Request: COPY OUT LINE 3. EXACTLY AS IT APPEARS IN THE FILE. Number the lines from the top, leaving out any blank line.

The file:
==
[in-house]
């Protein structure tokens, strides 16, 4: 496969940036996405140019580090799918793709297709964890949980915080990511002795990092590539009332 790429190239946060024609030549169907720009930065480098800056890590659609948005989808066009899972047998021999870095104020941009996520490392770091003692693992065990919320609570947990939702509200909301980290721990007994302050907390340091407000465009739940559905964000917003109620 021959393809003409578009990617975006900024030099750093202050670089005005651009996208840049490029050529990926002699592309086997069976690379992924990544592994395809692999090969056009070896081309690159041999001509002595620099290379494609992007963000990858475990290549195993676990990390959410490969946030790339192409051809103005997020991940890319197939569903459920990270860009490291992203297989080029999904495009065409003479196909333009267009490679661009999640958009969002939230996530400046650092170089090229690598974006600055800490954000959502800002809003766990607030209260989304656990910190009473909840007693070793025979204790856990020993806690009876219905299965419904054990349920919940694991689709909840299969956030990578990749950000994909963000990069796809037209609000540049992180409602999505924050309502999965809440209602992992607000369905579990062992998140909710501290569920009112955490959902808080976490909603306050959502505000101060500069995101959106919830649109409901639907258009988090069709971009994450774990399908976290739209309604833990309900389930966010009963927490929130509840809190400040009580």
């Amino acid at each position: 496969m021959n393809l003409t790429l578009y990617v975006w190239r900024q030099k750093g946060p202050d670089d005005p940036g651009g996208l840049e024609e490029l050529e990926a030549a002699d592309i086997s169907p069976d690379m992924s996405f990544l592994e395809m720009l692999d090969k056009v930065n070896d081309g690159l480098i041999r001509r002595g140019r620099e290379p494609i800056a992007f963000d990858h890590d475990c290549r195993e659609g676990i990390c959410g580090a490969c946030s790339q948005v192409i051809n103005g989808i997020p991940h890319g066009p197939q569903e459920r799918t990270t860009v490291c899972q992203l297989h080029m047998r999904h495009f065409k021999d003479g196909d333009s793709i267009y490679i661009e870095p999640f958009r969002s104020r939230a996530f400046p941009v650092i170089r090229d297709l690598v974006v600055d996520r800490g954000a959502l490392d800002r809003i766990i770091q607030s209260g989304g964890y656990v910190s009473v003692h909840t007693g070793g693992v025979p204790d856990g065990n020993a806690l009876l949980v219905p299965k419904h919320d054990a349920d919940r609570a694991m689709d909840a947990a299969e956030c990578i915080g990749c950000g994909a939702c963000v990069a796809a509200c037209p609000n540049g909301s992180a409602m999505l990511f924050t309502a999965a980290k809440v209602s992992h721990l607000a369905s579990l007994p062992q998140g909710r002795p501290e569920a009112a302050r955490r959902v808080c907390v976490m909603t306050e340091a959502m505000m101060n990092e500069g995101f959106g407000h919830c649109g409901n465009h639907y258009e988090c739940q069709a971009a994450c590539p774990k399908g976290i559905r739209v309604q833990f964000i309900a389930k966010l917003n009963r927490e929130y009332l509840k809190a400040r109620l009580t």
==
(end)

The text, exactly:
């Amino acid at each position: 496969m021959n393809l003409t790429l578009y990617v975006w190239r900024q030099k750093g946060p202050d670089d005005p940036g651009g996208l840049e024609e490029l050529e990926a030549a002699d592309i086997s169907p069976d690379m992924s996405f990544l592994e395809m720009l692999d090969k056009v930065n070896d081309g690159l480098i041999r001509r002595g140019r620099e290379p494609i800056a992007f963000d990858h890590d475990c290549r195993e659609g676990i990390c959410g580090a490969c946030s790339q948005v192409i051809n103005g989808i997020p991940h890319g066009p197939q569903e459920r799918t990270t860009v490291c899972q992203l297989h080029m047998r999904h495009f065409k021999d003479g196909d333009s793709i267009y490679i661009e870095p999640f958009r969002s104020r939230a996530f400046p941009v650092i170089r090229d297709l690598v974006v600055d996520r800490g954000a959502l490392d800002r809003i766990i770091q607030s209260g989304g964890y656990v910190s009473v003692h909840t007693g070793g693992v025979p204790d856990g065990n020993a806690l009876l949980v219905p299965k419904h919320d054990a349920d919940r609570a694991m689709d909840a947990a299969e956030c990578i915080g990749c950000g994909a939702c963000v990069a796809a509200c037209p609000n540049g909301s992180a409602m999505l990511f924050t309502a999965a980290k809440v209602s992992h721990l607000a369905s579990l007994p062992q998140g909710r002795p501290e569920a009112a302050r955490r959902v808080c907390v976490m909603t306050e340091a959502m505000m101060n990092e500069g995101f959106g407000h919830c649109g409901n465009h639907y258009e988090c739940q069709a971009a994450c590539p774990k399908g976290i559905r739209v309604q833990f964000i309900a389930k966010l917003n009963r927490e929130y009332l509840k809190a400040r109620l009580t």